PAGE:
Wednesday, March 15, 2017
Lear, by Beatrix
Beatrix had lobbied hard to attend King Lear at the Guthrie ever since she learned it was about a king and his 3 daughters. She was also anxious to see a real tragedy; she's seen Midsummer Night's Dream and a dance version of Romeo and Juliet, but as she says "I wanted to see a grown-up play." Every year, the Guthrie does a special Shakespeare performance to involve youth (as part of the legacy of the inimitable Sheila Livingston), so we got to attend one of those matinees on Sunday.
Truth be told, I was a little worried about the length and language of the play, and Patrick was concerned about Lear's madness and the eye-gouging scene. Both turned out to be ok, though Beatrix did think it would not be good for *little* kids.
The language in particular turned out to be fine. Both she and I thought that the closed-caption style screens would be distracting, but Beatrix did not even read them, preferring to let the language sort of wash over her (I admit to glancing sometimes). She says she understood everything, mainly because she knew the story in advance, and that the action on the stage worked perfectly with the words — which is, I suppose, as it should be. She got a little bored near the end of the first act, but let's face it, that's the slowest point of the show in general.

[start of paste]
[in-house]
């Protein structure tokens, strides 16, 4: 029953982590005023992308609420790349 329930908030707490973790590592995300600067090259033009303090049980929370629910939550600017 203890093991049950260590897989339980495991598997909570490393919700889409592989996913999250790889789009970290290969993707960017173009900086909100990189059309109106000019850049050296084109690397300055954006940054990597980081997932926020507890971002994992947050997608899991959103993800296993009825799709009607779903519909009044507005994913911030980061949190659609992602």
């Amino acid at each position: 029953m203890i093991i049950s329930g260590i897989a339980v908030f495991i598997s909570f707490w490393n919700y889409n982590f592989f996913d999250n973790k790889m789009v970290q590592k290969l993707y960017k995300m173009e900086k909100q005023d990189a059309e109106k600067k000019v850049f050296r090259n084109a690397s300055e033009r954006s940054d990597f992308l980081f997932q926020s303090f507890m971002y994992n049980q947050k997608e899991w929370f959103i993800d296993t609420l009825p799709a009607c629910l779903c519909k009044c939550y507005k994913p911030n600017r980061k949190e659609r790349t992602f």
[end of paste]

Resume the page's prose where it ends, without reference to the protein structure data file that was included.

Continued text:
We ran into her friend Scarlett at intermission, who had been hoping for more Elizabethan costumes, but Beatrix liked the glamorous 30s style of the production, especially the evening dresses. As far as performances, of course her favorites were the women — thus a play about sisters was right up her alley. She especially loved Cordelia (of course), but also Goneril for her power, and loved Charity Jones in multiple roles but especially as a knight. She appreciated Lear, Kent, and the Duke of Gloucester, but was no big fan of Edmund, declaring him to sound too much like the donkey in Shrek (can't please them all I suppose).
All in all, I'm going to call it an unmitigated success, and Beatrix is eager to see "ALL of Shakespeare." Good thing we have the Guthrie!